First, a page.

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Postpartum Depression: What Causes it? What Makes It Better?

By HERWriter
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Postpartum Depression: What Are Its Causes? What Makes It Better? MonkeyBusiness Images/PhotoSpin

Postpartum depression is the most common complication of childbirth, and occurs in about 13 percent, or at least one in eight women, according to a Burlington Free Press article.

This was reported by Dr. Yael Nillni, a licensed psychologist and an advanced fellow in women's mental health at the National Center for Posttraumatic Stress Disorder, Women's Health Sciences Division at the Veterans Affairs Boston Healthcare System.

In some women, symptoms of depression may occur approximately two and four weeks after the birth of their baby.

In an interview with the Burlington Free Press, Nillni mentioned that at least five of the following symptoms indicate postpartum depression. These include:

• Depressed mood

• Loss of interest in activities

• Appetite disturbance

• Sleep disturbance

• Feeling restless or slowed down

• Loss of energy

• Feelings of worthlessness or guilt

• Decreased concentration

• Thoughts of death or suicide

It is common for women to experience anxiety-related symptoms postpartum. Nillni stated that "these symptoms would need to occur most of the day nearly every day for at least two weeks and begin within four weeks of delivery."

Factors that contribute to the increase in the occurrence of postpartum depression include poor marital relationships, increased sensitivity to the decline of hormones postpartum, low social support, a history of depression prior to pregnancy, and increased life stressors during pregnancy.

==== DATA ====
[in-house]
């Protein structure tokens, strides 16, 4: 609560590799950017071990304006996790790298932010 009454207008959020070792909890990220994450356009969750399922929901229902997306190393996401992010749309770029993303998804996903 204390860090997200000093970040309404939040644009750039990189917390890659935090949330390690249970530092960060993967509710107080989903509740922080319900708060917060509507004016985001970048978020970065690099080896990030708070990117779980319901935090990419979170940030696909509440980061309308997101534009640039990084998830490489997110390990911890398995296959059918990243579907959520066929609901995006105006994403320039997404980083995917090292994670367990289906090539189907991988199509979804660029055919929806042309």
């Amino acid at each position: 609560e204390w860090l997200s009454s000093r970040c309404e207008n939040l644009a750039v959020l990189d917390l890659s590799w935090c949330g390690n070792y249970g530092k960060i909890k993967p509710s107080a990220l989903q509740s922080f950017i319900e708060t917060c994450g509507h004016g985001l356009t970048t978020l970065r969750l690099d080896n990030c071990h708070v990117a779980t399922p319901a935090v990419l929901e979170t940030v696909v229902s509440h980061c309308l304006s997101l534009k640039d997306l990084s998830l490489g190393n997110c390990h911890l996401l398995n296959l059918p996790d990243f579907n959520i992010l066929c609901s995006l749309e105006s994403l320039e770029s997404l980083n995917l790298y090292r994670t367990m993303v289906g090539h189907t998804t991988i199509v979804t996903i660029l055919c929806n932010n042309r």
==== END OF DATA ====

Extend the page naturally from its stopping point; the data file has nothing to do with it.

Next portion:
There is help for those who suffer from postpartum depression.

If you feel that you have postpartum depression, contact your health care provider immediately. You can discuss possible treatments and medical concerns with your doctor if you are breast-feeding.

It is important to receive help, as untreated depression can have serious impact, both short-term and long-term, on the child and the mother.

Possible treatments include antidepressant medications, cognitive-behavioral therapy (CBT) and interpersonal therapy (IPT), and even plain old fashioned phone support.

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We value and respect our HERWriters' experiences, but everyone is different. Many of our writers are speaking from personal experience, and what's worked for them may not work for you. Their articles are not a substitute for medical advice, although we hope you can gain knowledge from their insight.


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